This post may contain affiliate links. We earn from qualifying purchases. Learn More
Many people are familiar with the stories of horses being used for glue production. Perhaps you have even heard the tales of naughty horses being sent off to the glue factory.
So, are horses used for glue? Horses have been used to make glue in the past, as the collagen found in hooves produces a sticky substance. However, most glues you will find today are made from synthetic materials.
We are going to take a look at the history of glue and what it is made from today. Fortunately, you don’t have to worry about your Elmer’s glue containing any horse products. However, there are still a few types of glue today that are still made from animal products.
Horses are typically no longer used to make glue, as it is a rare practice now. In fact, horse slaughter is banned in America, so no glue made in America is made from horses.
Today’s glue production is almost exclusively done with synthetic materials. Not only are synthetic materials cheaper and more ethical but they are also more effective as well.
In some places, animal glue is still used. Though rare, animal glue can be used for glass art, antique furniture, pipe organs, woodworking, and bookbinding.
Animal glue is made by boiling animal collagen in a process called rendering. Collagen comes from the skins, bones, tendons, hooves, and other tissues of animals.
Typically, cattle are used to make animal glue today. However, animal glue can also be made from fish, rabbits, and in very rare cases, horses. In certain cases, animal glue can also be made from hides.
Why Were Horses Used to Make Glue?
Horses were used to make glue because they have a lot of collagen in their hooves, bones, and hides. Collagen is a protein that, when boiled, produces a sticky substance that can be used as glue.
Glue made from horses was once a common household item, but it has been largely replaced by synthetic glues in recent years. However, it is still used in some rare applications, such as occasionally making violins and other musical instruments.
Here are some additional details about the process of making glue from horses:
- The type of glue that is produced depends on the specific parts of the horse that are used. For example, glue made from hooves is called hoof glue, while glue made from bones is called bone glue.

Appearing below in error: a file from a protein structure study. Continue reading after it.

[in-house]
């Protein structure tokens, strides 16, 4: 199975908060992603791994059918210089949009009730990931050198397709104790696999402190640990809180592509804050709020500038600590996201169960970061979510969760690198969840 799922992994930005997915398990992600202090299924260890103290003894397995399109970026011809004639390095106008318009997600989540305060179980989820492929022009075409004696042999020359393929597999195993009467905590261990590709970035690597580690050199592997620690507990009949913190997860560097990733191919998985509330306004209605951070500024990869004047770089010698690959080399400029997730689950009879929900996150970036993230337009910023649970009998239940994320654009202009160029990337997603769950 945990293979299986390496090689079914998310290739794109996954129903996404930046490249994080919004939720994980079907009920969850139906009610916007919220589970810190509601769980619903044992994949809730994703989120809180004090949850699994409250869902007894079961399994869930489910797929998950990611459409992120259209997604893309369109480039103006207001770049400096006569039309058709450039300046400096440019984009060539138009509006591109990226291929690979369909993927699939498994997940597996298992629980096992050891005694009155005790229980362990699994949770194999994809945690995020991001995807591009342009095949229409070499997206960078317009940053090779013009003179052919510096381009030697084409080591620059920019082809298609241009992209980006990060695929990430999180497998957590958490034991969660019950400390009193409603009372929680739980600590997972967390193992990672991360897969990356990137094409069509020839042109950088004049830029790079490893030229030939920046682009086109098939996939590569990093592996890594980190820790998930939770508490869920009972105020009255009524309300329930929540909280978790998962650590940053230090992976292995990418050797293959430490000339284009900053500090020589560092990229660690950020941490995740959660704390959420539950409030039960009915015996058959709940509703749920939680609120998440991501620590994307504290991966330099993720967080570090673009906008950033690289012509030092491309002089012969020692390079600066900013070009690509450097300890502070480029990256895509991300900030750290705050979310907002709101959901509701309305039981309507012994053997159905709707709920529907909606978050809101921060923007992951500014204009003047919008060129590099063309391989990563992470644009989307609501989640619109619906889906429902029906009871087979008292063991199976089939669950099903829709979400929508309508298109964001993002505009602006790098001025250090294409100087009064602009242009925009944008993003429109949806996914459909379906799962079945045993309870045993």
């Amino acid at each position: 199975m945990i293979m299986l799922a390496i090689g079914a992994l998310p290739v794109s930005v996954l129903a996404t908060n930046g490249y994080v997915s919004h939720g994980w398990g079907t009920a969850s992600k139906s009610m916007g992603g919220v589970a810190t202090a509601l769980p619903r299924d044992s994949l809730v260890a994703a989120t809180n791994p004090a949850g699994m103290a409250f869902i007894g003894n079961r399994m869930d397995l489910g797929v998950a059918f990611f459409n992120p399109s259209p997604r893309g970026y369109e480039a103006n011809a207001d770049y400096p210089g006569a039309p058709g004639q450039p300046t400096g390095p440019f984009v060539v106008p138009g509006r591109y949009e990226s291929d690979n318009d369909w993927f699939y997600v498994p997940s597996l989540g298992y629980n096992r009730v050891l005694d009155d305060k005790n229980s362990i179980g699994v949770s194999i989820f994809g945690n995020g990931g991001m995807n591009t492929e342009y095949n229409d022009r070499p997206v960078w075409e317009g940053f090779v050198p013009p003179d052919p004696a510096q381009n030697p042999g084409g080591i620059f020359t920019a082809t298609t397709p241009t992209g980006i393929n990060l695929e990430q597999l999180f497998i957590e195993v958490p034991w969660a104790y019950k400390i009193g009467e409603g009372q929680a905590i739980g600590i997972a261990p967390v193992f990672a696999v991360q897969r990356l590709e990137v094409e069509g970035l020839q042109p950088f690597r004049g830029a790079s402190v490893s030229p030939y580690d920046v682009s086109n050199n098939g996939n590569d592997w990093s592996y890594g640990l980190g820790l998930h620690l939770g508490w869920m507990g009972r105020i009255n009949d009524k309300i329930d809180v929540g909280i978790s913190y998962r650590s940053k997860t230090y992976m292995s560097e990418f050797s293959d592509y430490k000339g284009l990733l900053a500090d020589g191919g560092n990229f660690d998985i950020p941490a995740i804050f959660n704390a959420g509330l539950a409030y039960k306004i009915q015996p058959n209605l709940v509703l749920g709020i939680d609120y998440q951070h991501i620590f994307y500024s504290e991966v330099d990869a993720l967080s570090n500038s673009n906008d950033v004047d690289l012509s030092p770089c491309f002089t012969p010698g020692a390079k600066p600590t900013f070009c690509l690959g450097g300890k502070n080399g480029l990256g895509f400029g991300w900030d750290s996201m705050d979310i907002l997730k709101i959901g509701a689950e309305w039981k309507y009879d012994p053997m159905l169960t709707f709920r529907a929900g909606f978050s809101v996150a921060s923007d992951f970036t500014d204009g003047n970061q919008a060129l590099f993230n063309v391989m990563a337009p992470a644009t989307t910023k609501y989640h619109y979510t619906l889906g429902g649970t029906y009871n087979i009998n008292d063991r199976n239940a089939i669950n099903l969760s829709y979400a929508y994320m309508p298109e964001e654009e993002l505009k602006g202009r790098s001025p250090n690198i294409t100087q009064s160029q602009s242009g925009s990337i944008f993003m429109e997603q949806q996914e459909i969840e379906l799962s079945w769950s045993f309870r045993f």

- The quality of the glue also depends on the age and health of the horse. Younger horses tend to produce better glue because their collagen is more elastic.
- Glue made from horses is a natural product, so it is biodegradable and non-toxic. However, it is not as strong as some synthetic glues.
While horses are no longer used in glue production in America, there are still a few products made from horses today. Fortunately, most of these products do not involve the horse dying to be created.
Horse hair is used for a variety of different products today. Such products include violin bows, paintbrushes, and jewelry, which are made from the tails of horses. In some countries, horse meat is still consumed, however, the practice is frowned upon in a lot of places.
Horse lovers can rest assured that Elmer’s glue is not made from horses. Elmer’s glue is made from an aqueous emulsion of Polyvinyl acetate, Polyvinyl alcohol, and Propylene glycol.
Elmer’s glue is all synthetic materials, no animal products are used in its production. Like the majority of commercial glues today, the ingredients are 100% chemical based. In addition, brands such as UHU, Weldbond, and Gorilla Glue do not use animal products.
“No, Elmer’s does not make glue from horses or use animals or animal parts. Our products are made from synthetic materials and are not derived from processing horses, cows, or any other animals. Although there are many ingredients used to make glue, most formulas contain something called polymers,” said the company.
If you are using animal glue, there is a very small chance it could be made from horses. However, animal glue is uncommon and it is even more uncommon to still be made of horses.
The history of glue goes back several thousands of years. The Egyptians first began using adhesives made from animals in 1500 BC.
The Egyptians used animal glue on papyrus scrolls, royal furniture, paintings of pharaohs, and even tombs. At the time, only very wealthy nobles had access to glue.
By the rise of the Greek and Roman Empires, animal glue had become more common. It was used for many tasks, including wood veneering, wood marquetry, and fixing broken pottery.
Early animal glues were made from various ingredients, including egg whites, blood, bones, milk, and beeswax. Other ingredients used to make early glues included vegetables, grains, and tar.
After the fall of the Roman Empire, the use of glue continued throughout Europe. Animal glue was primarily only used for woodworking. The arrival of the Renaissance boosted the use of animal glue as woodworkers, painters, and bookmakers largely relied on it for their creations.
In the 1700s, liquid adhesives began being commercially produced in Holland. At this time, horses became commonly used in the glue-making process. Collagen was primarily derived from the hooves and bones of horses, as well as cattle too.
Ranchers would often dispose of old, injured, or even troublesome horses at glue factories. This was a regular occurrence up until the 19th century.
In the 1930s, chemists began to develop synthetic glues, leading to the downfall of animal glues. Nearly all types of glue you buy today are made from synthetic materials and do not contain any animal products. Natural adhesives such as natural rubbers, starch, and casein, can be used to make glue but in most cases, synthetic adhesive agents are used.